Peripheral neural transmission: Cholinergic (nicotinic) transmission Flashcards Preview

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Flashcards in Peripheral neural transmission: Cholinergic (nicotinic) transmission Deck (25):
1

Hemicholium

Blocks transporter that transports choline into nerve cell

2

Vesamicol

Non-competitive, reversible blocker of VAChT (SLC18A3)

3

ACh storage vesicles

Appear electron-lucent in electron micrographs.
Contain ACh:ATP in ration 10:1
Estimates of ACh content of vesicles range 1,000 to >50,000 molecules

4

VIP storage vesicles

Dense-cored
Found in some cholinergic nerves

5

Botulinum toxin

Blocks ACh release by cleaving target SNARE
May lead to respiratory failure

6

beta-bungaratoxin

Blocks ACh release
Acts through a phospholipase A2 rather than peptidase activity
Localises to the membrane by a K+ channel binding moiety

7

alpha-latrotoxin

Venom of black widow spider
Binds to neurexins (TM proteins on nerve PM)
Causes massive release of ACh

8

BuChE (butyrylcholinesterase)

Much broader substrate specificity than AChE
Also breaks down LA procaine
Made in the liver, found mainly in plasma

9

AChE

Relatively specific for ACh
Found in :
synaptic cleft (3 tetramers of AChE attached by disulphide bonds to collagenous tail. Tail localises the enzyme by binding to a heparan sulphate proteoglycan in the basement membrane. Each tetramer cluster contains 12 sites for ACh hydrolysis- can breakdown ACh within c.1ms)
presynaptic nerve terminal (soluble)

10

alpha-bungarotoxin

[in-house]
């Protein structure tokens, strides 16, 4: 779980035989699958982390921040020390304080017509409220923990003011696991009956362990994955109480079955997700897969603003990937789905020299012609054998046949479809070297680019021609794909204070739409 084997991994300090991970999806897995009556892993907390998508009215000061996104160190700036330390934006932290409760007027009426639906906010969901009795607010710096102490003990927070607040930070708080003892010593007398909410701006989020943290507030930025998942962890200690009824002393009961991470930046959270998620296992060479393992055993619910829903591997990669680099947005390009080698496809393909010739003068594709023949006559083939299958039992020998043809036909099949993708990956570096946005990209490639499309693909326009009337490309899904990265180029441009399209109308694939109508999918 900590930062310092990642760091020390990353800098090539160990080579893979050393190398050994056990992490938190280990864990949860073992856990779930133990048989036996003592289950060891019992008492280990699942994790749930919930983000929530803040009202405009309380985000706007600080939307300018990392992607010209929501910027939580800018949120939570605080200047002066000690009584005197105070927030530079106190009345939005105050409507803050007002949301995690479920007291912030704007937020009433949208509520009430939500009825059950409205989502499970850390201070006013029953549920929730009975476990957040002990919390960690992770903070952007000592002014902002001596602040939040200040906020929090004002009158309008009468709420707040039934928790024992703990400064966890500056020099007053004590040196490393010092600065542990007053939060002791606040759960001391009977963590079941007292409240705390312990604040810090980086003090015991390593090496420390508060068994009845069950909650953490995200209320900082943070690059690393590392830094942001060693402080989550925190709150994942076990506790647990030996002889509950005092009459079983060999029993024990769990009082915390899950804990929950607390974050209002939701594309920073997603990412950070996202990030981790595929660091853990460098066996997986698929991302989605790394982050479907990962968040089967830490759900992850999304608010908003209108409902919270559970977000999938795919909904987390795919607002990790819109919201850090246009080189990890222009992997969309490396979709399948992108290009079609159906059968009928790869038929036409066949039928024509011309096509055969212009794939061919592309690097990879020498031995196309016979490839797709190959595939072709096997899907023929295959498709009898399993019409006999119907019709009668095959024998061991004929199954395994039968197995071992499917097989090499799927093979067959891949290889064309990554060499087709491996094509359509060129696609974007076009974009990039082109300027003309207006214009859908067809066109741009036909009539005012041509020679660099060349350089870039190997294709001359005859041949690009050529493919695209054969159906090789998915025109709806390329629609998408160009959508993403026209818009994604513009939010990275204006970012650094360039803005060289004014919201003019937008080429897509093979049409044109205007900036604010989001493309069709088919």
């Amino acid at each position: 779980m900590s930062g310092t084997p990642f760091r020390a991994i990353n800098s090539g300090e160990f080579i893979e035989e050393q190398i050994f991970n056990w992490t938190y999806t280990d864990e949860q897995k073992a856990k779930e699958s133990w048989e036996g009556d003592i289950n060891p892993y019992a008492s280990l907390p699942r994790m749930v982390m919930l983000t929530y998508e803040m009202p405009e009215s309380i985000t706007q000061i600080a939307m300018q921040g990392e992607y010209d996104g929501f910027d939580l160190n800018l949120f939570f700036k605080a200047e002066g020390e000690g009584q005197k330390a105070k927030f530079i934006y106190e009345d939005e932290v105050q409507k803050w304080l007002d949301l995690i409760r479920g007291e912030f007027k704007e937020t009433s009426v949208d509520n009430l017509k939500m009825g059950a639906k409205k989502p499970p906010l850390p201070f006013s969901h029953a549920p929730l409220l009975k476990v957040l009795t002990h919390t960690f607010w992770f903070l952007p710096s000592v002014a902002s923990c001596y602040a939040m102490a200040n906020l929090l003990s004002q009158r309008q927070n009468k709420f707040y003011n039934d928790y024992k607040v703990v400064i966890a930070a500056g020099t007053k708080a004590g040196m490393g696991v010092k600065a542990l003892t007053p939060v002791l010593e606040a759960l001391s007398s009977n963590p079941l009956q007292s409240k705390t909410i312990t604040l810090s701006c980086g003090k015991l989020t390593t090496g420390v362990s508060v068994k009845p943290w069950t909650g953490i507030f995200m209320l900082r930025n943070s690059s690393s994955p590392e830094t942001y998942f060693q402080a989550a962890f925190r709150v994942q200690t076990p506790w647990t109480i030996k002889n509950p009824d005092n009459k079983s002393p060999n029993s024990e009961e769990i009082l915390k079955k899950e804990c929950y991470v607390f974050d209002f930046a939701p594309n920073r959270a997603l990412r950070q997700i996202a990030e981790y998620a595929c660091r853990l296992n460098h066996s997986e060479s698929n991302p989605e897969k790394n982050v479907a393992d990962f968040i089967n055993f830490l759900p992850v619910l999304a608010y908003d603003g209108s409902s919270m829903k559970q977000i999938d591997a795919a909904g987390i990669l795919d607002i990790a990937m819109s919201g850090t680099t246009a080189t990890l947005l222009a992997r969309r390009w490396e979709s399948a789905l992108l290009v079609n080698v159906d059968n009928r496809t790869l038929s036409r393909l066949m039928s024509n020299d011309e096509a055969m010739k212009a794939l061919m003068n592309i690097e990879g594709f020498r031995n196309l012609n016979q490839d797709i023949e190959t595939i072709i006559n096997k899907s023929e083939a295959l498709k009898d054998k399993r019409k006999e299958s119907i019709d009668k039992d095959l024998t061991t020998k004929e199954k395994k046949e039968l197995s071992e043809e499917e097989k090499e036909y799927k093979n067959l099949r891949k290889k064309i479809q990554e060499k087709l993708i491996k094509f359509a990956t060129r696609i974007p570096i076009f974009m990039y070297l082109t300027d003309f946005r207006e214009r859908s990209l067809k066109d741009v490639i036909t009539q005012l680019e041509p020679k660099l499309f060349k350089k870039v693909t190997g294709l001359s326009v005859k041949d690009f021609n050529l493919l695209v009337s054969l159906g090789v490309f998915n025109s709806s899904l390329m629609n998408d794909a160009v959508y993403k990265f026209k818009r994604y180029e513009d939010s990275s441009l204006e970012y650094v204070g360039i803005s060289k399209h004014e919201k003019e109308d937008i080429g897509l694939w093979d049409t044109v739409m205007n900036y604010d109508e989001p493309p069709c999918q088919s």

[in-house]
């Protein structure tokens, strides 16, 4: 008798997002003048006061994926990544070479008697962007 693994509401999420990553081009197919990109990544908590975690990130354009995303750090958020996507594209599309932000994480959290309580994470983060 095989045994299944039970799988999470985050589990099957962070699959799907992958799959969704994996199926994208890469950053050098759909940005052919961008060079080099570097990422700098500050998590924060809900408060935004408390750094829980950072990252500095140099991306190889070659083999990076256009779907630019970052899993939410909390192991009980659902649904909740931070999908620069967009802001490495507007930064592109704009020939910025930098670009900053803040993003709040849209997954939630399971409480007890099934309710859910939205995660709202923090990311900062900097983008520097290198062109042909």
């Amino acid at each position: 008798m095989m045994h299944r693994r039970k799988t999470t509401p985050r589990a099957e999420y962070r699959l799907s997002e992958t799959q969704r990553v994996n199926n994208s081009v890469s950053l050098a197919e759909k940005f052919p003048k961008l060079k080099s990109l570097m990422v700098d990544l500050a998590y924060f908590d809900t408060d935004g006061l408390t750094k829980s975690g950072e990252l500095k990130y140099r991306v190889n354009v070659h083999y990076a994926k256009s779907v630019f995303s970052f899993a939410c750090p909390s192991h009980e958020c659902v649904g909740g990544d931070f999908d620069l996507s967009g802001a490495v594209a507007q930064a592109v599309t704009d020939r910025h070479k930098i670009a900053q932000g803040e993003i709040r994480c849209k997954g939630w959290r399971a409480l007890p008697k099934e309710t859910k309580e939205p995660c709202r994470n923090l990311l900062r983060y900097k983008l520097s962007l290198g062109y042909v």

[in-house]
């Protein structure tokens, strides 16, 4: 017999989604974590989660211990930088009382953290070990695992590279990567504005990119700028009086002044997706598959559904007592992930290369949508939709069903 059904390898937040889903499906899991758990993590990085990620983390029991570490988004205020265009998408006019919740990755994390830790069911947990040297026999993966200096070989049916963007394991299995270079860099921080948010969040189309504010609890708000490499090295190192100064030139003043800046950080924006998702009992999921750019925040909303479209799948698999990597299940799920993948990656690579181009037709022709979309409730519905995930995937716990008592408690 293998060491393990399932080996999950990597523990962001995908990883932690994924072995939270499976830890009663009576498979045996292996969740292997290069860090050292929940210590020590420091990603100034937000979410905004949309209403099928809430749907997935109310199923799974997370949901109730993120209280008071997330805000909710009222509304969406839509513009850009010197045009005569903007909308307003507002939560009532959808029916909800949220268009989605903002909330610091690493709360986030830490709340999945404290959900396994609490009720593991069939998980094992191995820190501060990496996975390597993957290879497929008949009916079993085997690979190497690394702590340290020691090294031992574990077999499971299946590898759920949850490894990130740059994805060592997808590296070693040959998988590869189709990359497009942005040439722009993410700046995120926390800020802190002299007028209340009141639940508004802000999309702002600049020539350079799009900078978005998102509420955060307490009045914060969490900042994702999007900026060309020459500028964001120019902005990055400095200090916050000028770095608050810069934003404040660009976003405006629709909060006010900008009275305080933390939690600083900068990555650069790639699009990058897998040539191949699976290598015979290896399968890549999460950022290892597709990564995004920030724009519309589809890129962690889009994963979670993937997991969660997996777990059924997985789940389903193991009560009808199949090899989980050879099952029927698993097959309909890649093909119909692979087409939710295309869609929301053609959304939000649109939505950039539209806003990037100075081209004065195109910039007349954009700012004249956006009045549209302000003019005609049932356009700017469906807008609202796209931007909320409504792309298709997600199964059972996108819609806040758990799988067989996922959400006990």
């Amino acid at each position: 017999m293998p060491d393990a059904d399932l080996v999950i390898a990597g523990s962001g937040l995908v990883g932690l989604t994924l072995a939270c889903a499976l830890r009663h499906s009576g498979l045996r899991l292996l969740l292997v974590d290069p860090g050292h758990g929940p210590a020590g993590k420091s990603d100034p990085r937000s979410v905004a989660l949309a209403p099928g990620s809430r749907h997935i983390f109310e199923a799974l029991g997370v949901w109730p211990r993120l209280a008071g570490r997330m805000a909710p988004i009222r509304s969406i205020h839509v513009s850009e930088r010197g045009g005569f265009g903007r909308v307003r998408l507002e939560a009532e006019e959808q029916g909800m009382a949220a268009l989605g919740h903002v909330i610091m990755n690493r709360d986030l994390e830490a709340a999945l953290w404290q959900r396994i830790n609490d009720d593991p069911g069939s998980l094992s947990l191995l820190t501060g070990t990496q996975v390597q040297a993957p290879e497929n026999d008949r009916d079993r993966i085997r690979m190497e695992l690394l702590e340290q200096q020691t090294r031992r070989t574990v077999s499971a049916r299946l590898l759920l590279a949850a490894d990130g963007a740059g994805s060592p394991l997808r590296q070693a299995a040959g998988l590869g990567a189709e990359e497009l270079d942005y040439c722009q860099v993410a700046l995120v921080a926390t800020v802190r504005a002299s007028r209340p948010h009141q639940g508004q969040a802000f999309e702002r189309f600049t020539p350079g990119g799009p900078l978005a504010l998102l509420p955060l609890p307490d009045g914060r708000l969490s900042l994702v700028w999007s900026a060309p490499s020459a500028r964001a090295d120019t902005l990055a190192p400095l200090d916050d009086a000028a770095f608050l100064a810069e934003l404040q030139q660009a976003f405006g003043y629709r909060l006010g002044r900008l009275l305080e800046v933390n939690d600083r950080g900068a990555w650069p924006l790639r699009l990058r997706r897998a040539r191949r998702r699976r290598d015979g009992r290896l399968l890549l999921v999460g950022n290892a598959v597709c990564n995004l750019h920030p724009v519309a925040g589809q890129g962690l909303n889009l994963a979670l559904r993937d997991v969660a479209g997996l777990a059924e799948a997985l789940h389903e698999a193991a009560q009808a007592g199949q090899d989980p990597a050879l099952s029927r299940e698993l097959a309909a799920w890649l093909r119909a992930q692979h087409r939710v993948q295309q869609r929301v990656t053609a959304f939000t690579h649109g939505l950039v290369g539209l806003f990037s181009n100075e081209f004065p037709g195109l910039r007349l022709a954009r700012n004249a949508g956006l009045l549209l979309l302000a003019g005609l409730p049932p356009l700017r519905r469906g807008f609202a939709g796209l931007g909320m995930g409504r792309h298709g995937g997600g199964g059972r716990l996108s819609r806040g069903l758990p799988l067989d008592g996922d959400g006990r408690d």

Irreversible antagonist of nicotinic ACh R at n.m.j. Also affects brain (a7)5 isoform

11

Hexamethonium

Channel pore blocker of nicotinic ACh R.
Use-dependent blockage of ganglionic transmission.

12

d-tubocurarine

Purified product of curare
Agonist at nicotinic ACh R -> depolarizing block
Relatively non-selective between ganglion & n.m.j at clinical doses
Quaternary ammonium compound- not orally active

13

Atracurium

Competitive antagonist at n.m.j nicotinic ACh R.
(non-depolarizing blocker)
Quaternary ammonium compound- not orally active
Ester- broken down by spontaneous hydrolysis and plasma esterases

14

Pancuronium

Competitive antagonist at n.m.j nicotinic ACh R.
(non-depolarizing blocker)
Quaternary ammonium compound- not orally active
Longer action than atracurium, not hydrolyses

15

Selective non-depolarising neuromuscular blocking agents

Atracurium and pancuronium
Competitive antagonists of nicotinic R
Cause 'tetanic fade'-thought to be due to block of nicotinic 'autoreceptors' which give positive feedback to maintain transmitter release.
Used in anaesthesia to produce muscle relaxation (affect fast 'white' > slow 'red')
Reversed by anticholinesterases

16

Nicotine

Depolarising blocker (long acting agonist) at ganglionic nicotinic ACh receptors

17

Decamethonium

Depolarising blocker (long acting agonist) of nicotinic ACh R
Selective for n.m.j form

18

Suxamethonium

Depolarising blocker (long acting agonist) of nicotinic ACh R. Selective for n.m.j form
Very short duration of action, used in intubation.
Ester, broken down by plasma BuChE

19

Depolarising block and AChEs

In phase I (inactivation of VGNaC): AChEs deepen blockade. Can be opposed by non-depolarising blockers
In phase II (desensitisation of nicotinic R): AChEs reverse blockade

20

Atropine

Muscarinic antagonist

21

Muscarine

Muscarinic agonist

22

Acetyl-β-methylcholine aka methacholine

Muscarinic agonist
2 isomers: neither is hydrolysed by BuChE
(+)methacholine is a substrate for AChE, and ~200x more potent than (-) isomer at muscarinic receptors. (-) isomer has no affinity

23

Isoprenaline (compare to Acetyl-β-methylcholine)

β-adrenoceptor agonist
Inactive isomer has affinity, but no efficacy.

24

Benzylcholine mustard

Irreversibly alkylates the muscarinic receptor
Introduces the concept of spare receptors or receptor reserve- as progressively reacts with receptors, at first a maximum response with ACh is still attainable. Parallel shift of log concentration/ response curve.

25

Trimetaphan

Competitive antagonist
Selective for ganglionic form of nicotinic receptor